Irrespective of the propaganda about Bangla Deshi infiltrators, research based on population statistics of last century shows that Muslims in the region are settlers from pre partition Bengal to begin with. Later there was some migration at the time of partition in 1947 and still later in the after math of 1971 war with Pakistan, leading to formation of Bangla Desh. Nilm Dutta Myth of Bangla Deshi and Violence in Assam (http://kafila.org/2012/08/16/the-myth-of-the-bangladeshi-and-violence-in-assam-nilim-dutta/) shows that the migration has taken place over a period of time and the increase of population stops after 1971.
The Assam accord of 1985 granted citizenship rights to all these who had settled in Assam till 1971. This accord recognizes all those living in this area as the legal setters and so most of the Muslim fall in that category. Not to deny that that some small number of illegal immigrants, the ones’ forced to migrate for economic reasons may also be there.
Despite these facts, the issue has become a big fodder for communal politics, which keeps harping on ‘Bangal Deshi infiltrators’. Here also they go on to say Hindu migrants from Bangla Desh are refugees while the Muslims are infiltrators. Even the 2012 violence was labeled by communal forces as strife between Bodos (Nationalists) and Muslims (foreigners!). The plight of the Muslims who speak Bengali is pathetic as not only they are marginalized and looked down upon, many of them do not even have the voting rights and some of them are put in the category of D voters, i.e. doubtful voters and so are not allowed to vote. There is an active hate industry blaming that the ruling party is encouraging infiltration for the sake of votes while in reality the economic migrations which are associated with the regional disparities like Nepali’s coming to India have also come down heavily with Bangla Desh economy looking up in last few decades.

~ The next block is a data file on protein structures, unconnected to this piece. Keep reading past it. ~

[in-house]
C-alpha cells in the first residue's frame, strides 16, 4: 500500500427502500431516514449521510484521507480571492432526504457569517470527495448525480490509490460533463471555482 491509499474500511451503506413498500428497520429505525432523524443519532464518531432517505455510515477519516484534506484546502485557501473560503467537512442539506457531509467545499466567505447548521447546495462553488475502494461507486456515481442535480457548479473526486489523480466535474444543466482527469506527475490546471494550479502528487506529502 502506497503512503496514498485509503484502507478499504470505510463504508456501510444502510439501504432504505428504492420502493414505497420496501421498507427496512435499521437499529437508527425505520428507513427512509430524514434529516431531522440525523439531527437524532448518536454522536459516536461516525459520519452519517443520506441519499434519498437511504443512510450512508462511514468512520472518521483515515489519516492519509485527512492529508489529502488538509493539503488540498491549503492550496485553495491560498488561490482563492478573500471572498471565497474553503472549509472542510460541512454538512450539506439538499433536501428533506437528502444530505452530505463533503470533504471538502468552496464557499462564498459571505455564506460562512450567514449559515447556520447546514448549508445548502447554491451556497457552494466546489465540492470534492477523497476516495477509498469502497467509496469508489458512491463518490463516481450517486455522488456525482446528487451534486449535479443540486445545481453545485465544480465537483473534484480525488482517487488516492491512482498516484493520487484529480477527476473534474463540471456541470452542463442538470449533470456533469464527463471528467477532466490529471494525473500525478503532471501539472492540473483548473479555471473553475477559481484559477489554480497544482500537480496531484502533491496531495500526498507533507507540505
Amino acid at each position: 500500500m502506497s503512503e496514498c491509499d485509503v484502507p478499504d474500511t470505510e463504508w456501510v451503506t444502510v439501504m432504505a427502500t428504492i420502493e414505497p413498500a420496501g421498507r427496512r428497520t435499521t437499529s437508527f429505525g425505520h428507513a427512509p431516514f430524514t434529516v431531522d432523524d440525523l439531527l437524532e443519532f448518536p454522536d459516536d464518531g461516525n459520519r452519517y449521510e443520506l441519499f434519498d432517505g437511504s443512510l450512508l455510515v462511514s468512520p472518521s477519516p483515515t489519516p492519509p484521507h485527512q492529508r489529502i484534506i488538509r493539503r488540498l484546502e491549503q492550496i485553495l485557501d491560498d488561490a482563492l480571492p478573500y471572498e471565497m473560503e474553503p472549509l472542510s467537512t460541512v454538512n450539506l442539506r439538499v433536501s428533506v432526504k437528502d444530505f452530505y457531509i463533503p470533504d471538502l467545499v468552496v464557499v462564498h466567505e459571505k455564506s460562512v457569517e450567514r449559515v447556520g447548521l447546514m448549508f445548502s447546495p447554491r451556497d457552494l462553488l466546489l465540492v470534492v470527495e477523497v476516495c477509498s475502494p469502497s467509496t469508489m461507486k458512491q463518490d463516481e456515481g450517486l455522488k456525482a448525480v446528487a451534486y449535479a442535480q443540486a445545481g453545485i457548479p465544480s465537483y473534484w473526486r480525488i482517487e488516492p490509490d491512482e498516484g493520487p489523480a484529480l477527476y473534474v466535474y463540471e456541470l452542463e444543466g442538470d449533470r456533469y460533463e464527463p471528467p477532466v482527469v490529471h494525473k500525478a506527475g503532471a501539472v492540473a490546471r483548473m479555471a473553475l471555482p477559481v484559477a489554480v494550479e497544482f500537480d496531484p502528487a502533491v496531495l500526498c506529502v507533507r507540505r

The present violence is definitely and outcome of the communal venom spread through the election speeches and unresolved issues of the two communities. The Bodos not surrendering arms, after formation of BTC, as promised by them has been the major ground for violence. It is here that we need to concentrate. The demand for giving licenses to minorities for self protection has been in the air but probably better option is to disarm the Bodos, as per the accord which led to the formation of Bodo Regional Council. The human tragedy of such proportions needs and urgent response and long term measures from the state and central Government. The reconciliation between two communities must be given top priority, adequate rehabilitation along with the development of the region, the lack of which is given the direction of ‘Hate other’ by the tendencies demanding separate Bodo land.